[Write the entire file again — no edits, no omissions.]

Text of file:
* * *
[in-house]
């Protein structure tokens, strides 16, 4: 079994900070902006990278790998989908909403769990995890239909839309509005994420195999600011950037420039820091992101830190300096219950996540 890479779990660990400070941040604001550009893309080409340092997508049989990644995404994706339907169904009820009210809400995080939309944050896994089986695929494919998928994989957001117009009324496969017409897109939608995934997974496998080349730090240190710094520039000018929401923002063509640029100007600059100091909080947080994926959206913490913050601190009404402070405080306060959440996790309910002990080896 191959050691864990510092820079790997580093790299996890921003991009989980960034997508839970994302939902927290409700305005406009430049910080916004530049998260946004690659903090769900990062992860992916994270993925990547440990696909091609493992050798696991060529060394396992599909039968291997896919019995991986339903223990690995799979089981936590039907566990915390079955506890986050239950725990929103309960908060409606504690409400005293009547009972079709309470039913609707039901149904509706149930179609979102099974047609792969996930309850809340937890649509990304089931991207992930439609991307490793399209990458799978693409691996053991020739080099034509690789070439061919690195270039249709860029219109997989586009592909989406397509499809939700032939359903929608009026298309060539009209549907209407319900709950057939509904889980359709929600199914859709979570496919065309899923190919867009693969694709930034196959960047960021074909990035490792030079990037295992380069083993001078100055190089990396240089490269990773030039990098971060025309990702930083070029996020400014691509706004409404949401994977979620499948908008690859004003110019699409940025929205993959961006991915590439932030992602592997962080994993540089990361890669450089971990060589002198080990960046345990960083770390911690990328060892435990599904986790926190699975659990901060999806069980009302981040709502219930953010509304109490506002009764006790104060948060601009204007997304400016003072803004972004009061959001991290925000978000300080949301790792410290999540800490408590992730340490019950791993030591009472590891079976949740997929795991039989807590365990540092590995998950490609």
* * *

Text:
[in-house]
């Protein structure tokens, strides 16, 4: 079994900070902006990278790998989908909403769990995890239909839309509005994420195999600011950037420039820091992101830190300096219950996540 890479779990660990400070941040604001550009893309080409340092997508049989990644995404994706339907169904009820009210809400995080939309944050896994089986695929494919998928994989957001117009009324496969017409897109939608995934997974496998080349730090240190710094520039000018929401923002063509640029100007600059100091909080947080994926959206913490913050601190009404402070405080306060959440996790309910002990080896 191959050691864990510092820079790997580093790299996890921003991009989980960034997508839970994302939902927290409700305005406009430049910080916004530049998260946004690659903090769900990062992860992916994270993925990547440990696909091609493992050798696991060529060394396992599909039968291997896919019995991986339903223990690995799979089981936590039907566990915390079955506890986050239950725990929103309960908060409606504690409400005293009547009972079709309470039913609707039901149904509706149930179609979102099974047609792969996930309850809340937890649509990304089931991207992930439609991307490793399209990458799978693409691996053991020739080099034509690789070439061919690195270039249709860029219109997989586009592909989406397509499809939700032939359903929608009026298309060539009209549907209407319900709950057939509904889980359709929600199914859709979570496919065309899923190919867009693969694709930034196959960047960021074909990035490792030079990037295992380069083993001078100055190089990396240089490269990773030039990098971060025309990702930083070029996020400014691509706004409404949401994977979620499948908008690859004003110019699409940025929205993959961006991915590439932030992602592997962080994993540089990361890669450089971990060589002198080990960046345990960083770390911690990328060892435990599904986790926190699975659990901060999806069980009302981040709502219930953010509304109490506002009764006790104060948060601009204007997304400016003072803004972004009061959001991290925000978000300080949301790792410290999540800490408590992730340490019950791993030591009472590891079976949740997929795991039989807590365990540092590995998950490609």